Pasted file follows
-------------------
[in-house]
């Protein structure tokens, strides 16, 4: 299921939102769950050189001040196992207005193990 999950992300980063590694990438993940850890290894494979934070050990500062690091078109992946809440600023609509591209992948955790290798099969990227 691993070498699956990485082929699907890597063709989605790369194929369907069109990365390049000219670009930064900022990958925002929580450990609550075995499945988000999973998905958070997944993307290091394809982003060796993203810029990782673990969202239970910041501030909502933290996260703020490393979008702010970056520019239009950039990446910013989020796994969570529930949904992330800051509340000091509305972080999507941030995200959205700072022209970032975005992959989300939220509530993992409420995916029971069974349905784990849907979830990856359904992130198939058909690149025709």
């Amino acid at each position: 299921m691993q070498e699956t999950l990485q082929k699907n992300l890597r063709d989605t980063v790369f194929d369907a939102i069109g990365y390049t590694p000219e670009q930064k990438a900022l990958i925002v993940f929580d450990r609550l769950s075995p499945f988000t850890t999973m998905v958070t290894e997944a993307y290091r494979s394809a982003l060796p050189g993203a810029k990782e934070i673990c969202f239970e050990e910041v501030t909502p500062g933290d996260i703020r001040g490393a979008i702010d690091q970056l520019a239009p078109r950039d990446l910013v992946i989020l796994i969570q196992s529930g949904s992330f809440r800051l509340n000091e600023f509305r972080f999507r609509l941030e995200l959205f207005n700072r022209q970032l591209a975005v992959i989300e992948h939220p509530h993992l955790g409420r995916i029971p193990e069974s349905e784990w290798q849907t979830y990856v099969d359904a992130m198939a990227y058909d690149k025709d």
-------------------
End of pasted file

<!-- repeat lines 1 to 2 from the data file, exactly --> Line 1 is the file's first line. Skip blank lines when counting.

[in-house]
């Protein structure tokens, strides 16, 4: 299921939102769950050189001040196992207005193990 999950992300980063590694990438993940850890290894494979934070050990500062690091078109992946809440600023609509591209992948955790290798099969990227 691993070498699956990485082929699907890597063709989605790369194929369907069109990365390049000219670009930064900022990958925002929580450990609550075995499945988000999973998905958070997944993307290091394809982003060796993203810029990782673990969202239970910041501030909502933290996260703020490393979008702010970056520019239009950039990446910013989020796994969570529930949904992330800051509340000091509305972080999507941030995200959205700072022209970032975005992959989300939220509530993992409420995916029971069974349905784990849907979830990856359904992130198939058909690149025709």